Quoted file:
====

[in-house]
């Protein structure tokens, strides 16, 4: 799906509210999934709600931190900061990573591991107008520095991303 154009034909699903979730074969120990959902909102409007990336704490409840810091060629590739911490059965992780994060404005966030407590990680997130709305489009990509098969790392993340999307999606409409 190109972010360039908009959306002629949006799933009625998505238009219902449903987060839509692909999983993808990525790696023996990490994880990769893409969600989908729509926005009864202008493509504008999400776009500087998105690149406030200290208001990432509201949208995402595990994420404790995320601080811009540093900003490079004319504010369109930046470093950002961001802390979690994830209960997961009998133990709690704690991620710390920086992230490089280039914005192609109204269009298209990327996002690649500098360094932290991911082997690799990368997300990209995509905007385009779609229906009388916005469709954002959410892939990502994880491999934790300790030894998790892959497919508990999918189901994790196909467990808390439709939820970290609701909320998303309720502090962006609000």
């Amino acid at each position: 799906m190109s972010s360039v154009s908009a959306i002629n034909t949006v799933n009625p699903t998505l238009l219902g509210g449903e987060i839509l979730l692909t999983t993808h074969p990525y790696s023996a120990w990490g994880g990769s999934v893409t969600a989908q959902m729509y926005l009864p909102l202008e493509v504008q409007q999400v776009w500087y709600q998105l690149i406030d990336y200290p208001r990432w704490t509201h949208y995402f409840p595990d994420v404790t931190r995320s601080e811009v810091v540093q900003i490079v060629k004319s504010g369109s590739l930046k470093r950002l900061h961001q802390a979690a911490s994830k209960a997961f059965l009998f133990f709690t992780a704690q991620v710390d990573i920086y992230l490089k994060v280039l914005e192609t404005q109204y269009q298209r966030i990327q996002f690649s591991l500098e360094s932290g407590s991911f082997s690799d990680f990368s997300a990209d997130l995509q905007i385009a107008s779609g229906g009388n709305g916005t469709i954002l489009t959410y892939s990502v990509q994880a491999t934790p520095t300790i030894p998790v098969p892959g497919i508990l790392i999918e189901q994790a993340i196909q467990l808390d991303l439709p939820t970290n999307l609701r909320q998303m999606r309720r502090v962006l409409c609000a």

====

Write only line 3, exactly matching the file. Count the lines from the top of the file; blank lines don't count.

């Amino acid at each position: 799906m190109s972010s360039v154009s908009a959306i002629n034909t949006v799933n009625p699903t998505l238009l219902g509210g449903e987060i839509l979730l692909t999983t993808h074969p990525y790696s023996a120990w990490g994880g990769s999934v893409t969600a989908q959902m729509y926005l009864p909102l202008e493509v504008q409007q999400v776009w500087y709600q998105l690149i406030d990336y200290p208001r990432w704490t509201h949208y995402f409840p595990d994420v404790t931190r995320s601080e811009v810091v540093q900003i490079v060629k004319s504010g369109s590739l930046k470093r950002l900061h961001q802390a979690a911490s994830k209960a997961f059965l009998f133990f709690t992780a704690q991620v710390d990573i920086y992230l490089k994060v280039l914005e192609t404005q109204y269009q298209r966030i990327q996002f690649s591991l500098e360094s932290g407590s991911f082997s690799d990680f990368s997300a990209d997130l995509q905007i385009a107008s779609g229906g009388n709305g916005t469709i954002l489009t959410y892939s990502v990509q994880a491999t934790p520095t300790i030894p998790v098969p892959g497919i508990l790392i999918e189901q994790a993340i196909q467990l808390d991303l439709p939820t970290n999307l609701r909320q998303m999606r309720r502090v962006l409409c609000a």